Why do you feel like it’s important to grow cultural crops? And what kind of relationships do you hope that people will build with these foods?

I’m passionate about watching the journey of the seed, growing and eating good food, sharing recipes, and educating young minds about where their food comes from. I am not in any way a band wagoner and I have been growing diverse, world crops since I started farming, as the Globe and Mail reported back in 2012. I have been experimenting with the viability of diverse crops in Canadian soil. It occurred to me that folks feel healthier, more comfortable, more at home, when they have access to their native foods. They are now astonished and excited that we can produce these crops locally here.


Can you give examples of  the kinds of crops that you’ve experimented with, and found success with or were challenging?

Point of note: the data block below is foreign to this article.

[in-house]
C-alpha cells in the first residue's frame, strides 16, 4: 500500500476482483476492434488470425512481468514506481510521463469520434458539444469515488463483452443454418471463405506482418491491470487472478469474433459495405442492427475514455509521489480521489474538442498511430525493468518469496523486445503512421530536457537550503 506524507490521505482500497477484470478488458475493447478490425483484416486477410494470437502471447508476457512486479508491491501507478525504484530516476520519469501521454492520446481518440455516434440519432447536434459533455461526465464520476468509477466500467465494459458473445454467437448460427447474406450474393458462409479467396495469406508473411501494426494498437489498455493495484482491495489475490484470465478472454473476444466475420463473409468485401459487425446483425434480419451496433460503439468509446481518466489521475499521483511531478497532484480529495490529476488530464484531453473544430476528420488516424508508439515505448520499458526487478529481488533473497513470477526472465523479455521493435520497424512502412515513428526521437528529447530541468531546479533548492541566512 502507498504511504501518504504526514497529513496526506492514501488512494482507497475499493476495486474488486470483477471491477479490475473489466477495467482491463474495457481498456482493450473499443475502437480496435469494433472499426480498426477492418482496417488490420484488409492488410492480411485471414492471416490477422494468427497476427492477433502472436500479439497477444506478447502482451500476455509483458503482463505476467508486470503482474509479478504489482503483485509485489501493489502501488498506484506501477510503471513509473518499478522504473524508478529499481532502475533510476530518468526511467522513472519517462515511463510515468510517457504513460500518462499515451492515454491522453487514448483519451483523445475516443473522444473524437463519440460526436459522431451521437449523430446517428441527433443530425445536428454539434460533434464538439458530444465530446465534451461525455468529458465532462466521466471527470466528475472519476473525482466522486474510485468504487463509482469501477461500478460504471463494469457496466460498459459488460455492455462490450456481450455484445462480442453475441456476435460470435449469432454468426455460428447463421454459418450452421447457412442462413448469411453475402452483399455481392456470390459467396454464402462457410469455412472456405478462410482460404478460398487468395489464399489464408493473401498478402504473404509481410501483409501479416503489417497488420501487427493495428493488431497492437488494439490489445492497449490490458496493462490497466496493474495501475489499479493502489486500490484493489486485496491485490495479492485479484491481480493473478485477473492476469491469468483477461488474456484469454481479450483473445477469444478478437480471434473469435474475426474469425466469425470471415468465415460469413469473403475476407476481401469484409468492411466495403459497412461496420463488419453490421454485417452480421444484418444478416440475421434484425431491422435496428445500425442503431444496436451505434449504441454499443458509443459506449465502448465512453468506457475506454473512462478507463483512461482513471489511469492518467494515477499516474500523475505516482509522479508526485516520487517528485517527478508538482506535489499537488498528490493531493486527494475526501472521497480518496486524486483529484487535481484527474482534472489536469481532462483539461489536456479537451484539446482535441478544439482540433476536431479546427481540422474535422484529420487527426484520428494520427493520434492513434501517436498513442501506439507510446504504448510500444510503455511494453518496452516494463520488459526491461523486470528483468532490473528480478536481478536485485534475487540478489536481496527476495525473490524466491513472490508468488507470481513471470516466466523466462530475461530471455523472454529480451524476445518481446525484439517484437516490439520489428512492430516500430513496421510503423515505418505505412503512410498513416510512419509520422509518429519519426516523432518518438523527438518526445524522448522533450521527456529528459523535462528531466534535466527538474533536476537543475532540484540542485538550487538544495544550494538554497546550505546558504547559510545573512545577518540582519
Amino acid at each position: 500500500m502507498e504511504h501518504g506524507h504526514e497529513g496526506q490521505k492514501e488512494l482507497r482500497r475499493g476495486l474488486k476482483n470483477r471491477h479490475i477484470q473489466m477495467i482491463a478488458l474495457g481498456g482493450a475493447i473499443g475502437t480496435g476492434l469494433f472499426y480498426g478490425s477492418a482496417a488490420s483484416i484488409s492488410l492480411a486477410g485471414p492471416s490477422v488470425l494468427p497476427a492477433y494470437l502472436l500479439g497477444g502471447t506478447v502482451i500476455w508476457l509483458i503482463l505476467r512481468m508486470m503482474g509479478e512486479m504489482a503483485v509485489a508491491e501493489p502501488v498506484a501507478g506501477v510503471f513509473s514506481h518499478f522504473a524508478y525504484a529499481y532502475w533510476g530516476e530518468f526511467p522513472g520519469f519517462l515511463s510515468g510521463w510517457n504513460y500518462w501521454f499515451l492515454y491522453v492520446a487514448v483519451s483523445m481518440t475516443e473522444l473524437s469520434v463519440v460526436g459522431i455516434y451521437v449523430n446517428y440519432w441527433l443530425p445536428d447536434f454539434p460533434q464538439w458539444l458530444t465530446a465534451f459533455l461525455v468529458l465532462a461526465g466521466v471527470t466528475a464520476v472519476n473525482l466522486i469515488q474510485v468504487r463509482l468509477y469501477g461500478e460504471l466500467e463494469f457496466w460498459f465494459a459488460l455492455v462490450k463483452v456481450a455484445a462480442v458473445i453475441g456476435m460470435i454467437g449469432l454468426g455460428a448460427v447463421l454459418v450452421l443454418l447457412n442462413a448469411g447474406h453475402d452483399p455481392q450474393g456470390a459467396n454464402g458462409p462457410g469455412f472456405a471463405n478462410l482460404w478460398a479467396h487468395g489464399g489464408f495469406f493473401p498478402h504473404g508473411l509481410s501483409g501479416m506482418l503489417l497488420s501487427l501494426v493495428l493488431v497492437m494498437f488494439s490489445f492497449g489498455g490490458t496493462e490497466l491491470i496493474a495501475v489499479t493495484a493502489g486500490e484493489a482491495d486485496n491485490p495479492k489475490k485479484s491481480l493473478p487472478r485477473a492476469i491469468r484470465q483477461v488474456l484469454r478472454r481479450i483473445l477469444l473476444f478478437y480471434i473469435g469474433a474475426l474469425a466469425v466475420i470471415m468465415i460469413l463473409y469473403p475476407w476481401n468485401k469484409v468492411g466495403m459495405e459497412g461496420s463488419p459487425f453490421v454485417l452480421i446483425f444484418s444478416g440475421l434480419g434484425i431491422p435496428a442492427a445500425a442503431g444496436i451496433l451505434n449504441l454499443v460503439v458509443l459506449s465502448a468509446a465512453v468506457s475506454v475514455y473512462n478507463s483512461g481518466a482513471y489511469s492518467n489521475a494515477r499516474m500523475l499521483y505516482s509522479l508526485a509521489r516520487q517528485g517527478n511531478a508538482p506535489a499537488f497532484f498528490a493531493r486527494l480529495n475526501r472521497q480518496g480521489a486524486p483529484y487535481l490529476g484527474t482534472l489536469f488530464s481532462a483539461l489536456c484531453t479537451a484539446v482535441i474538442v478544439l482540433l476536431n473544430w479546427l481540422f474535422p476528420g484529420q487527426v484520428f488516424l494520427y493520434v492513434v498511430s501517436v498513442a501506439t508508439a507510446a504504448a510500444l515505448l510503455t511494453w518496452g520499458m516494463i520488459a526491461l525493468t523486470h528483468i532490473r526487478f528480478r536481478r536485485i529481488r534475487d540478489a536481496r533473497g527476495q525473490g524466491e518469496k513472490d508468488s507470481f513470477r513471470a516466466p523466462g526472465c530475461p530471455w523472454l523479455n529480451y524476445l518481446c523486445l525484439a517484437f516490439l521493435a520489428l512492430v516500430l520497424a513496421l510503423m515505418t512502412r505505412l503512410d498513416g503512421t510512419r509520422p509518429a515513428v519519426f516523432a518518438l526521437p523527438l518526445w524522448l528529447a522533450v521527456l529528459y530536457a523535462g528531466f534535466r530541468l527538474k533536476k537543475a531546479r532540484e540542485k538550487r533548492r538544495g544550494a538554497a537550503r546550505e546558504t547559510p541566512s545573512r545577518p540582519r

It begins with some kind of vision. I tell myself to try new things all the time. During the process, I usually work the kinks out of it. Like with the Jamaican callaloo, for example. I knew if I wanted something out of that crop in the present season, that I’d have to start it in a greenhouse. The hot peppers, the pumpkins: I’d have to start in a greenhouse. And that’s because the growing season needed for these is so long. You can’t just plant them outside in May or June. By the time they start blooming, the frost is here. 


When you started growing crops like callaloo, did you find that there were other farmers in Ontario doing the same kind of work? 

When I went on FarmStart, there were 20 farmers, and some of them were my countrymen. I had the advantage of a greenhouse to grow in, and they were able to help me with pest control and irrigation needs. I was able to help them with time and crop planning. There was an exchange of knowledge. 


What advice would you give to aspiring or new farmers?